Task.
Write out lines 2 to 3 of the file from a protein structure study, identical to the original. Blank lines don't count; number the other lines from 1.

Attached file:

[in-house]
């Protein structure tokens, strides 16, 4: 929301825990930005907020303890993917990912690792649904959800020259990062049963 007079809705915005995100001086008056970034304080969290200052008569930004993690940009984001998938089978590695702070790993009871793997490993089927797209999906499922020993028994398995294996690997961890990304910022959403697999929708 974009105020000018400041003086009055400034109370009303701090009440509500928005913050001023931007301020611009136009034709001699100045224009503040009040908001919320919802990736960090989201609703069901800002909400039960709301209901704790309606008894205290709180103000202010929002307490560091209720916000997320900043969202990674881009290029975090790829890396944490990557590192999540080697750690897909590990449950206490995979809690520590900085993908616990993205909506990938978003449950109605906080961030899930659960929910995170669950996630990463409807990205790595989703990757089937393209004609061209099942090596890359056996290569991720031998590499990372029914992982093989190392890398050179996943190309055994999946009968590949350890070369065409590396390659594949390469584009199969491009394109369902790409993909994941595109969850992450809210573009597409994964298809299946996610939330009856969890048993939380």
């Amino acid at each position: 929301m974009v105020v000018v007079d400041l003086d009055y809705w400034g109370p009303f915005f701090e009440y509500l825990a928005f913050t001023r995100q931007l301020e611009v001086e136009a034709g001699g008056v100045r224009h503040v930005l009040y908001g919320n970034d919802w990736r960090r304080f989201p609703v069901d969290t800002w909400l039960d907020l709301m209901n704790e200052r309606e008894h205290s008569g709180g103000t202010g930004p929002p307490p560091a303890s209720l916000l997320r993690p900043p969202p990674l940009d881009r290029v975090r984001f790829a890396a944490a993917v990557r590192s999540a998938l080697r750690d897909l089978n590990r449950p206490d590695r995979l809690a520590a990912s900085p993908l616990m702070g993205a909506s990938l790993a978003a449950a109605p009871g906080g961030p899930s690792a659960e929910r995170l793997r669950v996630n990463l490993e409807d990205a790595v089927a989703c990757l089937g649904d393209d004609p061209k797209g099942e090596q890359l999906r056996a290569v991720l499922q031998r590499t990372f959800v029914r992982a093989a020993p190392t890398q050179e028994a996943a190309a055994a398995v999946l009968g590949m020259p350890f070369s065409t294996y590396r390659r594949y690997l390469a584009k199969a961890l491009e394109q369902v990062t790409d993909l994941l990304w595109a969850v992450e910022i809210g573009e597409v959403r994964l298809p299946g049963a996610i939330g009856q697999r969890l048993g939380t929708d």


């Protein structure tokens, strides 16, 4: 929301825990930005907020303890993917990912690792649904959800020259990062049963 007079809705915005995100001086008056970034304080969290200052008569930004993690940009984001998938089978590695702070790993009871793997490993089927797209999906499922020993028994398995294996690997961890990304910022959403697999929708 974009105020000018400041003086009055400034109370009303701090009440509500928005913050001023931007301020611009136009034709001699100045224009503040009040908001919320919802990736960090989201609703069901800002909400039960709301209901704790309606008894205290709180103000202010929002307490560091209720916000997320900043969202990674881009290029975090790829890396944490990557590192999540080697750690897909590990449950206490995979809690520590900085993908616990993205909506990938978003449950109605906080961030899930659960929910995170669950996630990463409807990205790595989703990757089937393209004609061209099942090596890359056996290569991720031998590499990372029914992982093989190392890398050179996943190309055994999946009968590949350890070369065409590396390659594949390469584009199969491009394109369902790409993909994941595109969850992450809210573009597409994964298809299946996610939330009856969890048993939380």
């Amino acid at each position: 929301m974009v105020v000018v007079d400041l003086d009055y809705w400034g109370p009303f915005f701090e009440y509500l825990a928005f913050t001023r995100q931007l301020e611009v001086e136009a034709g001699g008056v100045r224009h503040v930005l009040y908001g919320n970034d919802w990736r960090r304080f989201p609703v069901d969290t800002w909400l039960d907020l709301m209901n704790e200052r309606e008894h205290s008569g709180g103000t202010g930004p929002p307490p560091a303890s209720l916000l997320r993690p900043p969202p990674l940009d881009r290029v975090r984001f790829a890396a944490a993917v990557r590192s999540a998938l080697r750690d897909l089978n590990r449950p206490d590695r995979l809690a520590a990912s900085p993908l616990m702070g993205a909506s990938l790993a978003a449950a109605p009871g906080g961030p899930s690792a659960e929910r995170l793997r669950v996630n990463l490993e409807d990205a790595v089927a989703c990757l089937g649904d393209d004609p061209k797209g099942e090596q890359l999906r056996a290569v991720l499922q031998r590499t990372f959800v029914r992982a093989a020993p190392t890398q050179e028994a996943a190309a055994a398995v999946l009968g590949m020259p350890f070369s065409t294996y590396r390659r594949y690997l390469a584009k199969a961890l491009e394109q369902v990062t790409d993909l994941l990304w595109a969850v992450e910022i809210g573009e597409v959403r994964l298809p299946g049963a996610i939330g009856q697999r969890l048993g939380t929708d």